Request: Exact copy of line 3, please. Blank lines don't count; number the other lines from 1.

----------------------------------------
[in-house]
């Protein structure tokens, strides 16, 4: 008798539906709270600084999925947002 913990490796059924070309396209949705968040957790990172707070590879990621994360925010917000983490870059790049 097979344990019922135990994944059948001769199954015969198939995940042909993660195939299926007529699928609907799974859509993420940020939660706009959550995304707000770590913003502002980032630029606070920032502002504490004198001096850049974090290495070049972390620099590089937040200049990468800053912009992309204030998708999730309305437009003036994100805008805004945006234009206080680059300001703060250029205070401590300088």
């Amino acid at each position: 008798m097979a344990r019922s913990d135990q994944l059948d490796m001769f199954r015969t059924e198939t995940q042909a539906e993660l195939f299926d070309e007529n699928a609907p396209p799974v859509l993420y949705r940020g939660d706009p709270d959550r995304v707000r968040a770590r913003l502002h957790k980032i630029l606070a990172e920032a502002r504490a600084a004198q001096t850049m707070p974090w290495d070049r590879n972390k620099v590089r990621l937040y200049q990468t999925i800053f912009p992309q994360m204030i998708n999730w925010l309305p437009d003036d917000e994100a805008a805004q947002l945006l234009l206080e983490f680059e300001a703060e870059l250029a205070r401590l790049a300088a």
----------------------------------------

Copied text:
């Amino acid at each position: 008798m097979a344990r019922s913990d135990q994944l059948d490796m001769f199954r015969t059924e198939t995940q042909a539906e993660l195939f299926d070309e007529n699928a609907p396209p799974v859509l993420y949705r940020g939660d706009p709270d959550r995304v707000r968040a770590r913003l502002h957790k980032i630029l606070a990172e920032a502002r504490a600084a004198q001096t850049m707070p974090w290495d070049r590879n972390k620099v590089r990621l937040y200049q990468t999925i800053f912009p992309q994360m204030i998708n999730w925010l309305p437009d003036d917000e994100a805008a805004q947002l945006l234009l206080e983490f680059e300001a703060e870059l250029a205070r401590l790049a300088a």